I have said before that I make use of the free time afforded to me by my job to consume a fair amount of popular fiction in audio books. Thus I am up to date with Sookie Stackhouse, Stephanie Plum, Eve Dallas, Phryne Fisher, the Tomorrow When the War Began series, and even some guy books – Jack Reacher, Cliff Hardy, John Rebus for example. And yes, I’m a rom-com fan, so when I saw The Rosie Project at my local library I took the opportunity to see what all the fuss was about.
If you don’t already know, the basic story is Aspergers guy seeks partner for marriage while spending time on an unrelated project with a completely unsuitable woman. Don, the hero, an associate professor in genetics at a Melbourne university, isn’t labelled as Aspergers but we totally get the joke when he gives a lecture to a group of Aspergers children and their parents but fails to join the dots to his own idiosyncracies.
I went to psych daughter for a briefing and she gave me a copy of the standard definition for Asperger’s Disorder* which I think I’m right in saying is a condition on the Autism spectrum. To summarize, the principal markers are:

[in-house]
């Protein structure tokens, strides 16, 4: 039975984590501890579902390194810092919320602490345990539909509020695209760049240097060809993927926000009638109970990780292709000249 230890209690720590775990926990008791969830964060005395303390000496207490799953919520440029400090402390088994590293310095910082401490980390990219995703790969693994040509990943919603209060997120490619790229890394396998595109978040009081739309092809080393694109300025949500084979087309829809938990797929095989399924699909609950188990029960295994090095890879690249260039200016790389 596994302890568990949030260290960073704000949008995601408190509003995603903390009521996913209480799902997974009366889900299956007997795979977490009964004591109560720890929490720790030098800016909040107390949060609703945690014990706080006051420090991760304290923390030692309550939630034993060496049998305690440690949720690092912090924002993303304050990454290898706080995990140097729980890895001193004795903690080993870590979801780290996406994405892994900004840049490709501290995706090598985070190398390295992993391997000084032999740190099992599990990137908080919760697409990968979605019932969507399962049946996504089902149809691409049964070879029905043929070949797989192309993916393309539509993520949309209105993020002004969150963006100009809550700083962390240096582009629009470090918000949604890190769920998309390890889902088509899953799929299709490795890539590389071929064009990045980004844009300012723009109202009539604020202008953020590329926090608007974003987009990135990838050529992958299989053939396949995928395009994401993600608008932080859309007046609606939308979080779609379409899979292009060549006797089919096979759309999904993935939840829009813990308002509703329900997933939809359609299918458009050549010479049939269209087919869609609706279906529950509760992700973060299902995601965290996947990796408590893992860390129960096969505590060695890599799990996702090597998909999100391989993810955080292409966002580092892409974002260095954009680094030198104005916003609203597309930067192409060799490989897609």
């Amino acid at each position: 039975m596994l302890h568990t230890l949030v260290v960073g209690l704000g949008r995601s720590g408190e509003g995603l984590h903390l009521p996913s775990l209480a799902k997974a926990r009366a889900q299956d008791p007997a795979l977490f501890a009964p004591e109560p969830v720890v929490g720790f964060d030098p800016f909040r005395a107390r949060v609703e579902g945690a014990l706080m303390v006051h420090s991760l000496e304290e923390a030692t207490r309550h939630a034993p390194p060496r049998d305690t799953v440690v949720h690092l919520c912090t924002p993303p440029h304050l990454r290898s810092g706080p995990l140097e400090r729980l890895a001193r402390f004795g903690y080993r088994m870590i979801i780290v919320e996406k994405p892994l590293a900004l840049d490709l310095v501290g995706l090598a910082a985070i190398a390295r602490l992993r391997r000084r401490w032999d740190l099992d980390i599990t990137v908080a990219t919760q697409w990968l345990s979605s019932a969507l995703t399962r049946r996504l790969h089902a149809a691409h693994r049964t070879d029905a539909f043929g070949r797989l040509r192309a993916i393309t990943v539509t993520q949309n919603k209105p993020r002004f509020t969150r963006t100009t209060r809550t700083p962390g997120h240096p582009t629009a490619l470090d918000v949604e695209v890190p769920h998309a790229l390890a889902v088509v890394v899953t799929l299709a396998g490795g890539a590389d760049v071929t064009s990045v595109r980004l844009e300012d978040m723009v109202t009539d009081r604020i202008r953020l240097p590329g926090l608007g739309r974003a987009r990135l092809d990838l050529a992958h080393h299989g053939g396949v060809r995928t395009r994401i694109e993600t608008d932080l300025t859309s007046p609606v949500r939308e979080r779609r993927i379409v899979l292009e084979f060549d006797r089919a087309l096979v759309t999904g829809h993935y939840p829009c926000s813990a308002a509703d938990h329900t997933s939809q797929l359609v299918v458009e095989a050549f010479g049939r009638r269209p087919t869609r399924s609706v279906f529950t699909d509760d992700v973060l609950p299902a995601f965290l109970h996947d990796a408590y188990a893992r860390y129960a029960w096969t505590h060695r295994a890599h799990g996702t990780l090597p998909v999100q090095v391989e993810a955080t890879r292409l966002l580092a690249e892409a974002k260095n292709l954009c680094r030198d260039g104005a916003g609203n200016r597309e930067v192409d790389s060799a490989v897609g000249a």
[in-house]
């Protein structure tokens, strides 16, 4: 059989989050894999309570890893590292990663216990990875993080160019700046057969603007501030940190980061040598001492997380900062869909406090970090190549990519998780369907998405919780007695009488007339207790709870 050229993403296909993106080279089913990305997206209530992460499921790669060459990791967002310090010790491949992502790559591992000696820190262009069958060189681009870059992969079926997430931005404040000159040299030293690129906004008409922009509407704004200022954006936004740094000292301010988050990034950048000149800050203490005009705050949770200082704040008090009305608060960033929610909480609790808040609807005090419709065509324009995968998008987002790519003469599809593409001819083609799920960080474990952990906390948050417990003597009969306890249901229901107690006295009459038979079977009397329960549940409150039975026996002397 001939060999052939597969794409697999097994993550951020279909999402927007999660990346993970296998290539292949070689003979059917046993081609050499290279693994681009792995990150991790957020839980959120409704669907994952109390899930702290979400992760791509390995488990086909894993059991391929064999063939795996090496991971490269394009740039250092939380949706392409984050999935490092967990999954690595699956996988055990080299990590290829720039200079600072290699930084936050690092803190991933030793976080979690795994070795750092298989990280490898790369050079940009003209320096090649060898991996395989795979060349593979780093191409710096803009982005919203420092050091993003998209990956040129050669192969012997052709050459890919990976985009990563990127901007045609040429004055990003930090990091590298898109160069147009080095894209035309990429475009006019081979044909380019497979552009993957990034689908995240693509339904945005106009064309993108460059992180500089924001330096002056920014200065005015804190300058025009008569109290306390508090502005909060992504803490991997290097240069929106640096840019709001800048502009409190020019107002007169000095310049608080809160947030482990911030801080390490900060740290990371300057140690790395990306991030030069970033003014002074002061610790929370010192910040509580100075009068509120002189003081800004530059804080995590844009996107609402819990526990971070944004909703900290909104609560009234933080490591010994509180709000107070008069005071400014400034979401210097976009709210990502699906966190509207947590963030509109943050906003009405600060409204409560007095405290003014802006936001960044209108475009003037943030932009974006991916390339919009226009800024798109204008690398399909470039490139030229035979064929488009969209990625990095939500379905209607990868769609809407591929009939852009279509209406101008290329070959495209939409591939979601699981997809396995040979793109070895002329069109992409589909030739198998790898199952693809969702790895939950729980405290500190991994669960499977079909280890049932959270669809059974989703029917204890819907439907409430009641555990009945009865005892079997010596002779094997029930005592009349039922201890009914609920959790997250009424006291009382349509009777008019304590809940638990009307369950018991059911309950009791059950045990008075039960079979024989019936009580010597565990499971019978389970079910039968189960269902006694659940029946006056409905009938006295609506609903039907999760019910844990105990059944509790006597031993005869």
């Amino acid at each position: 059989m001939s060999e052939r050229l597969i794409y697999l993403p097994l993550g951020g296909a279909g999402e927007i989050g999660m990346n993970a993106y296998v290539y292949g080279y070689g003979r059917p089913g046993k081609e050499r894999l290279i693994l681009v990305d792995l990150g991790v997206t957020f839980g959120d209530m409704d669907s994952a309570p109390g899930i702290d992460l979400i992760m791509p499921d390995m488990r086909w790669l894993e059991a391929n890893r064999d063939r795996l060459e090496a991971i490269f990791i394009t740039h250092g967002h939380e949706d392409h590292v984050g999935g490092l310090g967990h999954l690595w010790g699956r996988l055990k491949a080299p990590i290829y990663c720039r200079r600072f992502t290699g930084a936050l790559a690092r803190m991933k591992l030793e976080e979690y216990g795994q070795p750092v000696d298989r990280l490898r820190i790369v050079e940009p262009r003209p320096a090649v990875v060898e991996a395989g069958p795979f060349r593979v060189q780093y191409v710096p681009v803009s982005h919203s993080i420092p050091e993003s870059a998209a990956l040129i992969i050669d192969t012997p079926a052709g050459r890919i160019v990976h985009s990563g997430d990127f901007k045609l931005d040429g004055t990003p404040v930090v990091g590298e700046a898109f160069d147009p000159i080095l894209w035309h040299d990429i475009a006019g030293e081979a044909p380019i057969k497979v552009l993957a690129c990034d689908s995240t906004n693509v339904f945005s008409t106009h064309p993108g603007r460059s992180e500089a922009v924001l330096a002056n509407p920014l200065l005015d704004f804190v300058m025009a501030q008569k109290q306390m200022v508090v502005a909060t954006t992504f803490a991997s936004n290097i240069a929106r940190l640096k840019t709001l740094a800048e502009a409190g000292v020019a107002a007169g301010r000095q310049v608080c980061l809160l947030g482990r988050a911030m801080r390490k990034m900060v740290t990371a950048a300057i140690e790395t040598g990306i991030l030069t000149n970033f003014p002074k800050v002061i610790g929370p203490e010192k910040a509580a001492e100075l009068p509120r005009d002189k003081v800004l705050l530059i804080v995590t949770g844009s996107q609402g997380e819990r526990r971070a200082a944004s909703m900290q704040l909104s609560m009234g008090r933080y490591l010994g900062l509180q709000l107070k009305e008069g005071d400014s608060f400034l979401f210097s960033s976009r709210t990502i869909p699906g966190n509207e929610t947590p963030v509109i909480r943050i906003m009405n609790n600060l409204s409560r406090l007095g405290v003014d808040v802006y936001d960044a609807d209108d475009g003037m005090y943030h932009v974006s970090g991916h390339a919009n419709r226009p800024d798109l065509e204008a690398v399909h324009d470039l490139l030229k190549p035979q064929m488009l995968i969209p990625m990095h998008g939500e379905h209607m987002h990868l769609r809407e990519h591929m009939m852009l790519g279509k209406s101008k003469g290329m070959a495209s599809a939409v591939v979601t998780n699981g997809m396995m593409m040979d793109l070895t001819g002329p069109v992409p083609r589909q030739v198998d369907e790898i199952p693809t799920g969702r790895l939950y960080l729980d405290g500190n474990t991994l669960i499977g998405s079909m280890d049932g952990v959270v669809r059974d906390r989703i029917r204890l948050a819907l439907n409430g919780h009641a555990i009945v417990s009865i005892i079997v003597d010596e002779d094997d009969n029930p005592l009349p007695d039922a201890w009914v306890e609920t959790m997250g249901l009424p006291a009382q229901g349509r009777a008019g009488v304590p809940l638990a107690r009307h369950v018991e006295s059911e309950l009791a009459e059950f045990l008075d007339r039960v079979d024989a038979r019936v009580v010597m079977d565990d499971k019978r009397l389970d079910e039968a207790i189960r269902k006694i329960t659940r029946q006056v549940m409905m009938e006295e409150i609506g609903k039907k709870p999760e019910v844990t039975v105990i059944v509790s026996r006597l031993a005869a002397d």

- Qualitative impairment in social interaction;
- Restricted repetitive and stereotyped patterns of behaviour, interests and activities;
- Clinically significant impairment in social, occupational, or other important areas of functioning; and
- No significant delay in cognitive development or in the development of age-appropriate skills.
Sue at Whispering Gums did a very interesting post recently on the representation of people with Down Syndrome, including an argument they should be foregrounded or allowed to speak for themselves. In this context I think it is relevant that the definition for DS includes a level of mental impairment. Aspergers doesn’t, but on the other hand nor do you have to be a genius as is so often implied. Still, there is a lot of, ostensibly affectionate, fun poked at men with Aspergers in popular culture, and it would be interesting to know what they thought about it.
A piece in the Business section of The West Australian which illustrates the problem facing Autism, and by extension Aspergers, sufferers, came up while I was preparing this post:
Autistic people have about half the chance of getting a job as someone without the disorder, despite outperforming most of their peers …